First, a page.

Iraq and Gulf Analysis

An Iraq Blog by a Victim of the Human Rights Crimes of the Norwegian Government

Archive for July, 2009

Larijani, Qubbanji, and Saghir All Welcome the Camp Ashraf Operations

Posted by Reidar Visser on Friday, 31 July 2009 23:59

They may have been intended by Prime Minister Nuri al-Maliki as another piece of strongmanship that would strengthen Baghdad’s central government, but the recent operations by Iraqi government forces against the Iranian opposition group Mujahedin-e Khalq (MKO) at Camp Ashraf in Diyala governorate have been greeted in a way that suggests wider regional political dynamics. Using rhetoric that is a carbon copy of that employed by the Iranian regime, Sadr al-Din al-Qubbanji and Jalal al-Din al-Saghir, two old Khomeinists and leading preachers of the Islamic Supreme Council of Iraq (ISCI), today hailed the operations against the munafiqin or “hypocrites” in their Friday sermons in Najaf and Baghdad respectively. (The MKO are a remnant from Iraq’s Baathist period, when they were Baghdad’s favoured Iranian opposition group.) For his part, Iran’s parliamentary speaker Ali Larijani welcomed the action taken by the Iraqi government, while MKO representatives characterised the manoeuvre as an operation directed from the very top of the Iranian regime, intended as a diversionary tactic by a government that remains under heavy domestic pressure after the recent presidential elections.

It should be added that the Camp Ashraf operations took place simultaneously with the visit to Iraq by the US defence secretary, Robert Gates.

Posted in UIA dynamics | Comments Off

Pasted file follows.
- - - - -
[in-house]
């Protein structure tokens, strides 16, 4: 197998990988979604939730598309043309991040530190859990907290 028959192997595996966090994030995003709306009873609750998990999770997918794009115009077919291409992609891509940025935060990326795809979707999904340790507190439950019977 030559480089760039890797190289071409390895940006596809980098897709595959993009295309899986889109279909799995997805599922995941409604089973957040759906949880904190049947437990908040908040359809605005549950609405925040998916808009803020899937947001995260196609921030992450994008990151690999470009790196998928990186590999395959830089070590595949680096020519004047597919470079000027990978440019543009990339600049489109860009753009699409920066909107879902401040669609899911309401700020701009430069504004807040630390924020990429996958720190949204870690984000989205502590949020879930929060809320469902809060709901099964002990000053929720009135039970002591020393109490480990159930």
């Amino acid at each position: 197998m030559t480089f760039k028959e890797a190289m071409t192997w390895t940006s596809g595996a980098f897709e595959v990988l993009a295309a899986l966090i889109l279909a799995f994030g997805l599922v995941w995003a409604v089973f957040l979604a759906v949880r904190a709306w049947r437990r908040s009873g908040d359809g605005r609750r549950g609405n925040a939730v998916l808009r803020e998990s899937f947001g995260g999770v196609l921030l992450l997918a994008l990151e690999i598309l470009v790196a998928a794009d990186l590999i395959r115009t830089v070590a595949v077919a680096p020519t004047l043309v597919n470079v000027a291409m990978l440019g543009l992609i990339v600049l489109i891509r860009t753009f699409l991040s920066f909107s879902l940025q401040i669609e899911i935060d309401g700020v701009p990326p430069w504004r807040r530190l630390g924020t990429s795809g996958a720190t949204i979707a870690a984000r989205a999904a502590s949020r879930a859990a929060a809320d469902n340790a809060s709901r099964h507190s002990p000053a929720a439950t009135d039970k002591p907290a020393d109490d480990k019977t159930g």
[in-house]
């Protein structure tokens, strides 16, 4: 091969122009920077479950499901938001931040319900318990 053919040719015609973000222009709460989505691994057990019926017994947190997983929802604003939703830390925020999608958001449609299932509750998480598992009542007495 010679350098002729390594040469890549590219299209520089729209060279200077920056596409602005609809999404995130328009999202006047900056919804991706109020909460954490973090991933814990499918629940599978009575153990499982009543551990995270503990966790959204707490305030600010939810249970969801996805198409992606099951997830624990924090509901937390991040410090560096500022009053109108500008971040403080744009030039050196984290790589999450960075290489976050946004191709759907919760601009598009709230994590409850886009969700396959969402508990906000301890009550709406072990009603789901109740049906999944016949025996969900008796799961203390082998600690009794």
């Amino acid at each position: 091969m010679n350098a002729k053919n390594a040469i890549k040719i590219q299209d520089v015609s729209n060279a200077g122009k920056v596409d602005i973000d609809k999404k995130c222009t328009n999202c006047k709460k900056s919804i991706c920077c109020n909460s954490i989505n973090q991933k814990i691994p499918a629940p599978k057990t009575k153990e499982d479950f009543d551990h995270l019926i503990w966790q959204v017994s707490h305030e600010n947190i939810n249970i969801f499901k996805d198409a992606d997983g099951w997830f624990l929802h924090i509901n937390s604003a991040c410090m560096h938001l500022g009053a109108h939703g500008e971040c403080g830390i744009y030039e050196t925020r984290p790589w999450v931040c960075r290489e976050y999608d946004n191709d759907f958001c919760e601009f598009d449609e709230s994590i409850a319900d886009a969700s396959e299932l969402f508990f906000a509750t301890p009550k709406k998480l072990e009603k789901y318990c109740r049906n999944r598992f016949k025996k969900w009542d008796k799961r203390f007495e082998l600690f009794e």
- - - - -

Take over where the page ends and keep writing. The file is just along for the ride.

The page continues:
Proportional Representation Dispute in Iraq: Parliament Adjourns without Adopting an Election Law for 2010

Posted by Reidar Visser on Tuesday, 28 July 2009 22:38

Instead of culminating in the grand finale that some had expected after a one-month extension, the first term of the Iraqi parliament in 2009 simply fizzled out. Yesterday, the national assembly adjourned even a couple of days before it was supposed to, and it is now not expected to reconvene until 8 September at the earliest, and possibly not until after Ramadan ends, on 19 September… Full story here

Posted in Iraqi constitutional issues | Comments Off

Qubbanji Publicly Confirms the Sectarian Nature of the “New” UIA

Posted by Reidar Visser on Saturday, 25 July 2009 23:59

Many commentators find faults with Sadr al-Din al-Qubbanji, a leading preacher of the Islamic Supreme Council of Iraq (ISCI), but whatever the critics may say, the man is certainly in the habit of speaking in a frank and unambiguous language – something that occasionally is in short supply among the Shiite Islamists of Iraq. So too yesterday, when Qubbanji told worshippers in Najaf that a regional conspiracy headed by Saudi Arabia was underway to disrupt the “Shiite–Kurdish” alliance in Iraq, possibly by destroying the Shiite-led United Iraqi Alliance (UIA) and replace it with something else. But hang on a second: Was not the “new” UIA meant to transcend this outdated language of sectarianism? Apparently not. Of course, there has been evidence of this for some time, but Qubbanji’s clarification of the essentially ethno-sectarian orientation of the UIA is useful at a time when many other Iraqi political forces are considering how to frame their alliances for the 2010 parliamentary elections.

Also yesterday, another UIA figure, Khalid al-Asadi, reiterated the line-up of the “new” UIA, as had been leaked earlier in the week as well: Daawa, ISCI, Badr, UIA independents, the Jaafari breakaway faction of the Daawa. And, according to a report in the pro-Shiite newspaper Al-Bayyina al-Jadida, Ahmad Chalabi was meeting with Ali Larijani in Tehran to consult on Iraqi affairs.

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Public Diplomacy Progress for Obama and Maliki

Posted by Reidar Visser on Thursday, 23 July 2009 23:59